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I was contributing the maximum amount to my former employer that closed down in June 15, 2012. I started a new job on Sep 10, 2012 but I will not be eligible to participate in my new employer's 401-K until Jan. 1, 2013. What are my options? I would like to make the maximum contribution of $16,500 in 2012 towards my 401-K (or equivalent) and gain the tax advantage that flows from this contribution too? Any advice, please? Thank you.

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When I read your title, my first thought was that if you are not covered by a 401(k), then you should contribute to a Traditional IRA, since the eligibility of deducting a Traditional IRA is helped by not being covered by a 401(k) during the year. However, it seems that you were covered by a 401(k) for part of 2012 with another employer, so that doesn't apply. –  user102008 Oct 10 '12 at 20:13
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Check if you might be able to make a contribution on or by December 31, 2012 if you agree to forego any employer match on that amount. Some employers restrict participation in the initial year of employment so as to avoid putting in a matching amount during the new employee's probationary period. After all, the new employee may be let go during this time, or may decide to quit if the job is not what was expected, and so the employer would be out the matching amount put in. Some 401k plans have rules about when the match vests to avoid this eventuality, but perhaps your new employer's plan does not have such a rule, and the match is yours to take with you even if you quit (or, God forbid, are fired) by the end of the year. But if you agree to forego the match, they may be willing to let you contribute in 2012.

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Yes, that is definitely the case at some, but not all companies with 401k plans. Just as Dilip said, you can roll your money over to the new employer's 401k, but you won't get any matching money contributed, not until you are eligible to contribute through payroll deductions, based on the terms stated in the plan agreement at the new job. –  Feral Oink Oct 10 '12 at 20:10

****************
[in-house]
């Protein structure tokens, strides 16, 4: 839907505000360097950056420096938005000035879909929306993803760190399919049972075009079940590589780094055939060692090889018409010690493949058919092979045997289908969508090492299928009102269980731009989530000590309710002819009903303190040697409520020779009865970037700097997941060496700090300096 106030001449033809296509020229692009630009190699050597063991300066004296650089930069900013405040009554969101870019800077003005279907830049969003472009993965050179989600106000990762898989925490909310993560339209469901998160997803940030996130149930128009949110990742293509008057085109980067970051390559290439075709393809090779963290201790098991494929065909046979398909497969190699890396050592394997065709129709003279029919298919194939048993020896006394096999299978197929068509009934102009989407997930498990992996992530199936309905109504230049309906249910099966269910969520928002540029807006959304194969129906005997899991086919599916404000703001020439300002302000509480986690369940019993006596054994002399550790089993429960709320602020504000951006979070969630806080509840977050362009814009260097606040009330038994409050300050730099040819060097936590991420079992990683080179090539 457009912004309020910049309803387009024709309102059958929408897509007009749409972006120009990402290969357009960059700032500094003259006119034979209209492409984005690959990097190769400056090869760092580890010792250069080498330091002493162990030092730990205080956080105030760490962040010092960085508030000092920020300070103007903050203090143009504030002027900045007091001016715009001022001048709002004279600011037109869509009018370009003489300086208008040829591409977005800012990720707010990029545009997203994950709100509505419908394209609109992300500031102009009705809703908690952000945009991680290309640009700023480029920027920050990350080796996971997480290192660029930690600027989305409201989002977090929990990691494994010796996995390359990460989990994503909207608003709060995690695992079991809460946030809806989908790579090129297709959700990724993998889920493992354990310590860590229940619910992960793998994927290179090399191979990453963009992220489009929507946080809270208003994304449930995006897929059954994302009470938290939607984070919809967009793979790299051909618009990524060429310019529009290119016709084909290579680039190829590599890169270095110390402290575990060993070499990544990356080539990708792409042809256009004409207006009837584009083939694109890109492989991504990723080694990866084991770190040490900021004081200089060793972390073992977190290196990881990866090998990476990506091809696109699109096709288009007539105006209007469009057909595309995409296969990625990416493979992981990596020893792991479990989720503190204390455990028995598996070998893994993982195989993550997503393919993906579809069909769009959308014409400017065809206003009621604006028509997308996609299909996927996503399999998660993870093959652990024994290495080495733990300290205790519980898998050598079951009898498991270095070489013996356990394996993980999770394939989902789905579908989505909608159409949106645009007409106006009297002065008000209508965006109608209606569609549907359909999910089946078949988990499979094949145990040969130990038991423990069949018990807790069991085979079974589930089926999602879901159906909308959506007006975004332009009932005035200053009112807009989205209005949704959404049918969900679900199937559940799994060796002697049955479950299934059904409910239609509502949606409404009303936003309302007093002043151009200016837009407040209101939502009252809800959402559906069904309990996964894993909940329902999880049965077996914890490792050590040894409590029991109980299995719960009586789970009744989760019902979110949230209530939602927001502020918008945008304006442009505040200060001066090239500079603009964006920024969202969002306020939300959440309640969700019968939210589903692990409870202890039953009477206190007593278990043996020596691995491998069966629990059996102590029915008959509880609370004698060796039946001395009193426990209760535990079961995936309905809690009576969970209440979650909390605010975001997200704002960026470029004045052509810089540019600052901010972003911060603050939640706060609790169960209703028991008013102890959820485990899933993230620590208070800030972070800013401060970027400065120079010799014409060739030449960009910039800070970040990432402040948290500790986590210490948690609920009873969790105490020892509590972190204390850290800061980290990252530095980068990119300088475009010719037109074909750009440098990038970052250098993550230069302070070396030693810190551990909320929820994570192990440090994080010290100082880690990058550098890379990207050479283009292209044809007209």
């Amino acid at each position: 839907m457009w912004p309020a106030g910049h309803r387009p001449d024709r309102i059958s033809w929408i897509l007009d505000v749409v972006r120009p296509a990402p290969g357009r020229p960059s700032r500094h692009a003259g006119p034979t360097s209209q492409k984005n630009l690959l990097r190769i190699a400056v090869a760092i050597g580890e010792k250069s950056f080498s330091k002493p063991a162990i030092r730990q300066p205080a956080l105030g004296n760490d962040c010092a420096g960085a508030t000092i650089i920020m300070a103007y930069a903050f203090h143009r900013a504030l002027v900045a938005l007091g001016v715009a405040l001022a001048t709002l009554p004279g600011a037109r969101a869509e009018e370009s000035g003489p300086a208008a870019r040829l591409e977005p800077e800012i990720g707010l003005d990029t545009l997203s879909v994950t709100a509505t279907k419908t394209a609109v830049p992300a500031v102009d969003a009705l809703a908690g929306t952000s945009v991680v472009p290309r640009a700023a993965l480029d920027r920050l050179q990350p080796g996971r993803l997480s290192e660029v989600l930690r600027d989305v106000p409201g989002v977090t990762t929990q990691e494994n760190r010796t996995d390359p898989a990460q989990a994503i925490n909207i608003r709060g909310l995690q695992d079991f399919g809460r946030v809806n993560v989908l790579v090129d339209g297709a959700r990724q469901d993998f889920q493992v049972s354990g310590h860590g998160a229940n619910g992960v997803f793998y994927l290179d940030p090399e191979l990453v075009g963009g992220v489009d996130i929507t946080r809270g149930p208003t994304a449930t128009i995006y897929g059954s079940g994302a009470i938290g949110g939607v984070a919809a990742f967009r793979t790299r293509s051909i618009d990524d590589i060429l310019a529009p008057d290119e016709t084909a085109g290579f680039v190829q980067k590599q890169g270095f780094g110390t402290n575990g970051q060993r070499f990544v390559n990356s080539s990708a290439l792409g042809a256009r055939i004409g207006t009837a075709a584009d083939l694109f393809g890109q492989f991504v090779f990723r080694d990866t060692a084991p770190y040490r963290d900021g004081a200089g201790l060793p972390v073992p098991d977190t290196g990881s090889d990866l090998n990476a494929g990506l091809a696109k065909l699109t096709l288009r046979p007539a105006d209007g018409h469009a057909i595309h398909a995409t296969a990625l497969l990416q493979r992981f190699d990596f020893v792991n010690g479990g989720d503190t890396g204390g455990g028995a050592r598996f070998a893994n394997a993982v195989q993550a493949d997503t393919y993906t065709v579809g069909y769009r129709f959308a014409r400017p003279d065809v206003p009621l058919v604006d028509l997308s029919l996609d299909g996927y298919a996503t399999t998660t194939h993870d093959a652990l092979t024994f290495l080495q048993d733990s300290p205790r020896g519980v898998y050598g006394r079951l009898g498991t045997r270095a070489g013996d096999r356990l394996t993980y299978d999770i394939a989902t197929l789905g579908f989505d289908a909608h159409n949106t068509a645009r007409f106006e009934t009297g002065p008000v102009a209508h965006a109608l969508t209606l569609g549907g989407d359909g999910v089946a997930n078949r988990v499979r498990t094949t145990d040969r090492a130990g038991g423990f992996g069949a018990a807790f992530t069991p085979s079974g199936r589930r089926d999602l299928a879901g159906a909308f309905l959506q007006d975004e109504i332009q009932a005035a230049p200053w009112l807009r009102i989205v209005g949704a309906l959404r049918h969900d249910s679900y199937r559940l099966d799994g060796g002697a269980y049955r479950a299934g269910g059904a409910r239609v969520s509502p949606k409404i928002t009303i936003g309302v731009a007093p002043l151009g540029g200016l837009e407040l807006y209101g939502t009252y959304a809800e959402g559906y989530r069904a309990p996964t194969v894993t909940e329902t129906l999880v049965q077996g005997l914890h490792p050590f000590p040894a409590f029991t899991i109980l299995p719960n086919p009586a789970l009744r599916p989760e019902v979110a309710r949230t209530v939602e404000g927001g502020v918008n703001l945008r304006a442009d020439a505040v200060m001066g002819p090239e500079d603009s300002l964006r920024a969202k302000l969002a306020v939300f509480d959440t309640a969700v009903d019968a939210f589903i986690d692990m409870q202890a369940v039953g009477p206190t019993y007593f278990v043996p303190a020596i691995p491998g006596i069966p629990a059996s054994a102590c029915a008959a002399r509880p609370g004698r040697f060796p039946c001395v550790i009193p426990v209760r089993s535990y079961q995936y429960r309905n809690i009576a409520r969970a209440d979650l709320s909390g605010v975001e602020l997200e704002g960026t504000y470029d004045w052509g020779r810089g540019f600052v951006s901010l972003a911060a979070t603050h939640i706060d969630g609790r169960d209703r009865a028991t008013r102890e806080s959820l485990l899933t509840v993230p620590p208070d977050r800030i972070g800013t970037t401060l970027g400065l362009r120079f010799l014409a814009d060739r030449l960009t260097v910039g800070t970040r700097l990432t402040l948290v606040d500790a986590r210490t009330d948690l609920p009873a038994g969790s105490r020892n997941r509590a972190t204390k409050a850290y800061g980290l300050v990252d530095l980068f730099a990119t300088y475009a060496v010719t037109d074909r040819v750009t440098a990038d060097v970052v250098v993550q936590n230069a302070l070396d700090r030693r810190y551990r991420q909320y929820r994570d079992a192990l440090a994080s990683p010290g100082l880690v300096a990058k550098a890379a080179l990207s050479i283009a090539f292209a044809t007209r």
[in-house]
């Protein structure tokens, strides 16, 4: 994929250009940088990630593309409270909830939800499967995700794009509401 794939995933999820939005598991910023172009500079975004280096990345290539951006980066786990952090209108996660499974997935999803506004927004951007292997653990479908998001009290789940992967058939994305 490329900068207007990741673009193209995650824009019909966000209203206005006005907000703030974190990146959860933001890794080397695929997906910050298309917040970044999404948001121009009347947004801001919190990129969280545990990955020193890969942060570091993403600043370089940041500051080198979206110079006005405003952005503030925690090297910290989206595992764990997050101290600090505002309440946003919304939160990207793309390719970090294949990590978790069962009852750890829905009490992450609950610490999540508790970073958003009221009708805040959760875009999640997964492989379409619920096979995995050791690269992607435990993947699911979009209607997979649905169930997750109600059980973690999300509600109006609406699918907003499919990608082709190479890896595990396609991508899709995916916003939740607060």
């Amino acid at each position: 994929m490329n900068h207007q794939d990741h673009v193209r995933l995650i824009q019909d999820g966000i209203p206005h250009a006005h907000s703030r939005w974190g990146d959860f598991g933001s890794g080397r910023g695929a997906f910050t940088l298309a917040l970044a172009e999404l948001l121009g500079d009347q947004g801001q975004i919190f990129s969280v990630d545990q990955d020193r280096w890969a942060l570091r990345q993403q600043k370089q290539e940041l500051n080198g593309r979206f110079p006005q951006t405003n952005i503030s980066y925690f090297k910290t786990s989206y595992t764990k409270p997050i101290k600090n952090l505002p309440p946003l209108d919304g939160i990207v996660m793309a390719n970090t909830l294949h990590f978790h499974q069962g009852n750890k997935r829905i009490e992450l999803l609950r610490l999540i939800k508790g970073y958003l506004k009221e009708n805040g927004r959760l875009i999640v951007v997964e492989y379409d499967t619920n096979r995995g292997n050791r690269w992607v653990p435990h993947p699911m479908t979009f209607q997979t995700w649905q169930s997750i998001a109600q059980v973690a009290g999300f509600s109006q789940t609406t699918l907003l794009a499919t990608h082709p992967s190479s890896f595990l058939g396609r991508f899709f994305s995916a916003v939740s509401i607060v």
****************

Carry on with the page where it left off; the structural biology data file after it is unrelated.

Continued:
@FeralOink Actually, I didn't say anything about rolling over the old 401k into the new one since that was not a matter raised by the OP. I feel that rolling over 401k money in an ex-employer's plan into a new employer's 401k plan is rarely a good idea -- it is usually better to roll over old 401k money into an IRA where one has many more investment options, and can choose a low-cost fund rather than the high-expense funds generally favored by 401k plans. –  Dilip Sarwate Oct 10 '12 at 20:52
    
Dilip Ah, okay, you said "contribute", which I took to mean "roll over". I doubt a company would allow a contribution of funds earned at that company into the new employer's plan, as usually, an employee must be eligible for enrollment for which OP will not until 1 Jan 2013. But it never hurts to ask, I agree. –  Feral Oink Oct 10 '12 at 21:59
    
Regarding roll-over to a new company's plan, of 401k monies from prior employer: Pro's and con's. True, there are fewer investment choices with a company 401k, and more restrictions in other ways. Yet there are sometimes opportunities to invest in funds available only to institutional investors, that become accessible through the employer 401k, that are not to an individual. That, and perhaps the loan from 401k if needed, are the only pro's that come to mind. –  Feral Oink Oct 10 '12 at 22:04
    
+1, definitely worth exploring. Also, worth checking IRA limits (even though under a sponsored plan, some may still remain deductible if the AGI is low enough...), and Roth IRA option as well. @Feral, there's another question I've just answered that is related to your point, you might want to comment there as well. –  littleadv Oct 10 '12 at 22:56
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Keep saving just like you are.

You can pay taxes now, or pay taxes later. The 401(k) and the like let you pay taxes later -- maybe much later, and who knows how high the tax rates will be. A savings account, CDs, mutual fund, whatever, may incur taxes every year, but then you've paid them.

Tax-advantaged accounts are but one type of investment vehicle. If you get a match from your employer, that can be a good thing to take advantage of. If you don't get a match, I'd broaden your options beyond 401(k) and take a look at the numbers.

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